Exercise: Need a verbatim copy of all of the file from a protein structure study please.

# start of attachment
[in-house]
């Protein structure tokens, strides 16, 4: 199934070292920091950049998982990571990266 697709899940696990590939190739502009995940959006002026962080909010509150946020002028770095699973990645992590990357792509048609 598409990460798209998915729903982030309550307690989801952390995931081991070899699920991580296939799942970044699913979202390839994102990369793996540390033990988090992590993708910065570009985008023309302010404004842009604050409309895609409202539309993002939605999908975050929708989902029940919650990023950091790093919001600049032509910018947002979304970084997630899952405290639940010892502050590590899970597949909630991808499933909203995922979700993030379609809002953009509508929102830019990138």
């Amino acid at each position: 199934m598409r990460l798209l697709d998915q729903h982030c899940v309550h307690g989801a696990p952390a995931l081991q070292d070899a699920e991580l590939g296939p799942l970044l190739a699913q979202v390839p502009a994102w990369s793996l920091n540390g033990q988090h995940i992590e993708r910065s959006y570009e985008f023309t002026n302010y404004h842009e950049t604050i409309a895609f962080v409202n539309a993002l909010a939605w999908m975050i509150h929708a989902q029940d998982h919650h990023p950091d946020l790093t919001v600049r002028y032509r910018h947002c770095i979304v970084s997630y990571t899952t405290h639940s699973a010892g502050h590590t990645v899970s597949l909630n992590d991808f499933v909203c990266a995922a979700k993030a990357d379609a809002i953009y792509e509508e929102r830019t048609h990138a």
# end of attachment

[in-house]
């Protein structure tokens, strides 16, 4: 199934070292920091950049998982990571990266 697709899940696990590939190739502009995940959006002026962080909010509150946020002028770095699973990645992590990357792509048609 598409990460798209998915729903982030309550307690989801952390995931081991070899699920991580296939799942970044699913979202390839994102990369793996540390033990988090992590993708910065570009985008023309302010404004842009604050409309895609409202539309993002939605999908975050929708989902029940919650990023950091790093919001600049032509910018947002979304970084997630899952405290639940010892502050590590899970597949909630991808499933909203995922979700993030379609809002953009509508929102830019990138």
């Amino acid at each position: 199934m598409r990460l798209l697709d998915q729903h982030c899940v309550h307690g989801a696990p952390a995931l081991q070292d070899a699920e991580l590939g296939p799942l970044l190739a699913q979202v390839p502009a994102w990369s793996l920091n540390g033990q988090h995940i992590e993708r910065s959006y570009e985008f023309t002026n302010y404004h842009e950049t604050i409309a895609f962080v409202n539309a993002l909010a939605w999908m975050i509150h929708a989902q029940d998982h919650h990023p950091d946020l790093t919001v600049r002028y032509r910018h947002c770095i979304v970084s997630y990571t899952t405290h639940s699973a010892g502050h590590t990645v899970s597949l909630n992590d991808f499933v909203c990266a995922a979700k993030a990357d379609a809002i953009y792509e509508e929102r830019t048609h990138a």